For the second time, military prosecutor Peter Germanos refuses to file charges against an army officer for “homosexual activity” despite being asked to do so by former Defense Minister Elias Abou Saab.
A senior official reported to the Daily Star on the evening of January 28th that, while acting as a caretaker defense minister, Bou Saab had “explicitly asked” Germanos to file a case of homosexuality against Lebanese Army Sgt. J.R. under Article 534 of the penal code.
Germanos decided to go against Bou Saab’s written instructions and close the case, based on that the soldier’s relationship was consensual.
He asserted that he would file charges against any non-consensual sexual activity “regardless of whether it was homosexual or heterosexual.”
The Army had opened an investigation into the soldier when he was discovered to be contacting four other soldiers on the dating app Grindr, which was banned in Lebanon by the Telecommunications Ministry in May of last year.
However, many people have been able to access the app and bypass the ban through the use of a VPN.
Former MP Bou Saab’s interference in that judicial case holds no such legal authority. However, it’s a stance that has been normalized in Lebanon by politicians interfering in judicial issues and pressuring for their desired outcome.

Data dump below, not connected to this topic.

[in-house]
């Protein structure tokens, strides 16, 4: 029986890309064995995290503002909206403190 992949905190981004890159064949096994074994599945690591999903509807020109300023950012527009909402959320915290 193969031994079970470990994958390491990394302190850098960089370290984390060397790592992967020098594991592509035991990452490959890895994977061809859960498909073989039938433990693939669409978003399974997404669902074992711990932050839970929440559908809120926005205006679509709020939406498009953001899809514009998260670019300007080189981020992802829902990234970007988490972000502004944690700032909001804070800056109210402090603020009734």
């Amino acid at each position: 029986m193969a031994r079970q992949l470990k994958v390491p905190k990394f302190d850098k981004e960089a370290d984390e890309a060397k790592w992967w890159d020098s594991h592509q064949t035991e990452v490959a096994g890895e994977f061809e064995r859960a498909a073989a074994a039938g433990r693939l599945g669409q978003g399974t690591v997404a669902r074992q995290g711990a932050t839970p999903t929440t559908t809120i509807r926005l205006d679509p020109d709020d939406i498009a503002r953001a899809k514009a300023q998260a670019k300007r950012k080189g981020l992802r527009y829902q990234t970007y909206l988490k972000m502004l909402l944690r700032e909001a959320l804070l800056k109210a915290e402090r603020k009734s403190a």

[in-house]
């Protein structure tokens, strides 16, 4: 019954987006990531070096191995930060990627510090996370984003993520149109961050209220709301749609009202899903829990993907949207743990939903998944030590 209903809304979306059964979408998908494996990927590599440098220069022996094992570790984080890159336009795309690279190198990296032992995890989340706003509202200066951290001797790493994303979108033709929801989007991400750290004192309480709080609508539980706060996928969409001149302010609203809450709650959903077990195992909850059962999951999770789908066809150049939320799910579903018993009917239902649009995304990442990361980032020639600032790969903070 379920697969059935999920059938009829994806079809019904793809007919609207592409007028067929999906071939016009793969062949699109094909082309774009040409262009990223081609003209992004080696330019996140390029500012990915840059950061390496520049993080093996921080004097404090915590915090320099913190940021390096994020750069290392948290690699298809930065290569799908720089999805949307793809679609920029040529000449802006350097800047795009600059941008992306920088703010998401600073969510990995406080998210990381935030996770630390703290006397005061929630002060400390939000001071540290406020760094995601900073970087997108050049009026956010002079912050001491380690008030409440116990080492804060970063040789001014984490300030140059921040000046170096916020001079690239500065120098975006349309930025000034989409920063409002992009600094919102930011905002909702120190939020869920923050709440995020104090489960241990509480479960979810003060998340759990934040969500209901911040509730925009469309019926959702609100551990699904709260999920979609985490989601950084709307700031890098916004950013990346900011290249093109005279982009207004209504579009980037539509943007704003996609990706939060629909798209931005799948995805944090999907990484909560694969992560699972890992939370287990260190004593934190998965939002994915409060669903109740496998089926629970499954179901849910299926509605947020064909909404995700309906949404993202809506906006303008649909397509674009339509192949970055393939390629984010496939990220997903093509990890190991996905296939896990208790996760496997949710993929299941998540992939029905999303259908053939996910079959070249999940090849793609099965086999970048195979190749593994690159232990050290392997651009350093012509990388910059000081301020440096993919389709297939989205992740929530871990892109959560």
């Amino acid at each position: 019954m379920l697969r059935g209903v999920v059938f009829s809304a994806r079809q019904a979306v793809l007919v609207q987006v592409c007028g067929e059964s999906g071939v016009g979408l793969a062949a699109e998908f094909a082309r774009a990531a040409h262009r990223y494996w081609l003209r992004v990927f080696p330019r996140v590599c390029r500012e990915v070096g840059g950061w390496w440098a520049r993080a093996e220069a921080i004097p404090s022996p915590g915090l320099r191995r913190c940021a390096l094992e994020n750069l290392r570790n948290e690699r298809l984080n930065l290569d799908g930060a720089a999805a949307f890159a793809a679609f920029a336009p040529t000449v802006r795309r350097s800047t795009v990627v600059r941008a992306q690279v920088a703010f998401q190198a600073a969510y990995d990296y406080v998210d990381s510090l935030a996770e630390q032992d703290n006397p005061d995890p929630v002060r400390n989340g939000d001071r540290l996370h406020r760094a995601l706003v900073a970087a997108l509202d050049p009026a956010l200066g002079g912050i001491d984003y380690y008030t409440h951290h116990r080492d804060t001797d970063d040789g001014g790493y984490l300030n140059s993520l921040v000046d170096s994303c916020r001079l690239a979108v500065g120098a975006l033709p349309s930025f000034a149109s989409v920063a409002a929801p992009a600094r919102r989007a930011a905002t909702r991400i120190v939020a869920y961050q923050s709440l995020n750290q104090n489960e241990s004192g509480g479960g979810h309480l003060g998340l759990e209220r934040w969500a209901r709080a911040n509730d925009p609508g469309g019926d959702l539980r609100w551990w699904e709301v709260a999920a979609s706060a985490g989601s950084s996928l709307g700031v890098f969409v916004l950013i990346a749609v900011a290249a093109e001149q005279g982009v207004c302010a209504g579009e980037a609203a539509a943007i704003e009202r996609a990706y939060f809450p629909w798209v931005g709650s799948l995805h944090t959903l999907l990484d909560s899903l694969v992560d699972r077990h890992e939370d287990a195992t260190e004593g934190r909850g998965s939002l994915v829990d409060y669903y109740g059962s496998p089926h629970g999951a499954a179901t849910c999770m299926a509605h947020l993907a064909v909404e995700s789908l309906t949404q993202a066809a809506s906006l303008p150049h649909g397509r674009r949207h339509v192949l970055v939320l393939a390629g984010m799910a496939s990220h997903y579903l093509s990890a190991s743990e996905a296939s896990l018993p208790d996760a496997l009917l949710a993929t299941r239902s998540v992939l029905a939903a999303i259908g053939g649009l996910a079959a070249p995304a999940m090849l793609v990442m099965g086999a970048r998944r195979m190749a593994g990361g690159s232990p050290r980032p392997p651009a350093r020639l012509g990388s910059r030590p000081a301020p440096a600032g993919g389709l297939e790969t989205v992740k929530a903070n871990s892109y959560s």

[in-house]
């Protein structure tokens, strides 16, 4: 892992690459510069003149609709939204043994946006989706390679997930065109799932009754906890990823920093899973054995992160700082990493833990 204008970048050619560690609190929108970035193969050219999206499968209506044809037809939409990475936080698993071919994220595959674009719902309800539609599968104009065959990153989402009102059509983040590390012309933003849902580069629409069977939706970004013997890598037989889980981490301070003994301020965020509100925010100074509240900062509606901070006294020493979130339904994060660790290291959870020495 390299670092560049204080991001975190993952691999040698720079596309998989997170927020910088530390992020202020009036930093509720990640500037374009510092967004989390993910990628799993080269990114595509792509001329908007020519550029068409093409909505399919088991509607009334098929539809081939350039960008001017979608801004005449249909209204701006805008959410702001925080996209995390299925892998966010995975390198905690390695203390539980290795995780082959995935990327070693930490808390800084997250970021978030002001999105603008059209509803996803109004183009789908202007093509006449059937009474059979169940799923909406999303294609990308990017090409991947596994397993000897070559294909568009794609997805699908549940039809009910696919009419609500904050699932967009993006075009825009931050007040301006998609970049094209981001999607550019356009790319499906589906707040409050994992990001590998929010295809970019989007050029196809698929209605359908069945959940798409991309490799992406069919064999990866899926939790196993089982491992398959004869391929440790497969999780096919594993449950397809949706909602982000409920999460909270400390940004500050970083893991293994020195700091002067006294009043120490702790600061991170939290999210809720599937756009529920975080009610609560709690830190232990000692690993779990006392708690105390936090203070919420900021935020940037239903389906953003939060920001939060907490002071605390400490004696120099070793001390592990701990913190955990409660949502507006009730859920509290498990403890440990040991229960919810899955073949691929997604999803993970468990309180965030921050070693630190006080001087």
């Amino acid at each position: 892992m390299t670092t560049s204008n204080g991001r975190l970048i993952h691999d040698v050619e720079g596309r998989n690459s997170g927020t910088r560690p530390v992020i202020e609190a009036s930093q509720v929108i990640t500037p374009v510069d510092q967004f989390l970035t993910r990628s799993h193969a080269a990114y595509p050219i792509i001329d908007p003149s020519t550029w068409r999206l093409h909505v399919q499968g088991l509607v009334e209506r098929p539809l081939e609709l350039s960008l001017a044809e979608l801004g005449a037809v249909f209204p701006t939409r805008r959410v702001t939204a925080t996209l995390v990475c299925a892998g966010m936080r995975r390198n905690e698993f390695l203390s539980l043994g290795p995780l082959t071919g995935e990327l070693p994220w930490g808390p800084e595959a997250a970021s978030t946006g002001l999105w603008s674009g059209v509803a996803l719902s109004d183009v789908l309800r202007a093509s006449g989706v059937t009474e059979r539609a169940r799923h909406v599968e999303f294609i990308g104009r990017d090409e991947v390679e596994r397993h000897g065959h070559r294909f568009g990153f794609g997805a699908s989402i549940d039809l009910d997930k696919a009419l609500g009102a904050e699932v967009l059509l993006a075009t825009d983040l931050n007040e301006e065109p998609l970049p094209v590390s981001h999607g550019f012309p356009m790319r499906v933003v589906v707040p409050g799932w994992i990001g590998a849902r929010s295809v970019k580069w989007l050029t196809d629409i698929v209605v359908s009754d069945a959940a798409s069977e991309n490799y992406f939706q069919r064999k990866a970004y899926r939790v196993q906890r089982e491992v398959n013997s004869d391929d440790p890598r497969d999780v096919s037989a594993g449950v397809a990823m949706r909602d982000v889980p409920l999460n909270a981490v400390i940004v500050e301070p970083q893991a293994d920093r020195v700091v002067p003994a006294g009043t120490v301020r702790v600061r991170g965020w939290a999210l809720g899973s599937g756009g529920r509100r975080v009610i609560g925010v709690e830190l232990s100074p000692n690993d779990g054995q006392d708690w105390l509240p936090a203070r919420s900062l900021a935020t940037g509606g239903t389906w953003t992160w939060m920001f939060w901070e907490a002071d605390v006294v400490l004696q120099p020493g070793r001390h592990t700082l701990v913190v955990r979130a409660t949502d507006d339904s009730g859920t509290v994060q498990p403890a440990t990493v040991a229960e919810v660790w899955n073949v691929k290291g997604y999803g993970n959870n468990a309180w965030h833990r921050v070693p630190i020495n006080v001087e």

Countering the allegation though, Bou Saab denied having spoken to Military Prosecutor Germanos to file charges against the army officer. He said that he had simply forwarded a request from army head General Joseph Aoun “in line with military procedures.”
Bou Saab went on adding that he supports gay rights and civil marriage and that he had in fact pushed to reform the “outdated law.”
From his side, Judge Germanos said that the incident highlights the need to finally abolish Article 534, which holds with it a judgment of one-year imprisonment, because of its inability to specifically define what is “sexual activity against nature.”
That penal article had been put in place by the French Mandate system and many LGBT activists over the years have called for its abolition.
Since 2007, Lebanese judges in civilian courts have been refusing charging homosexuals under this law dating from the past century. In 2018, a court in Mount Lebanon ruled that homosexuality is not a crime.
Germanos had previously made a landmark ruling not to prosecute 4 military personnel for homosexual activity in April of last year.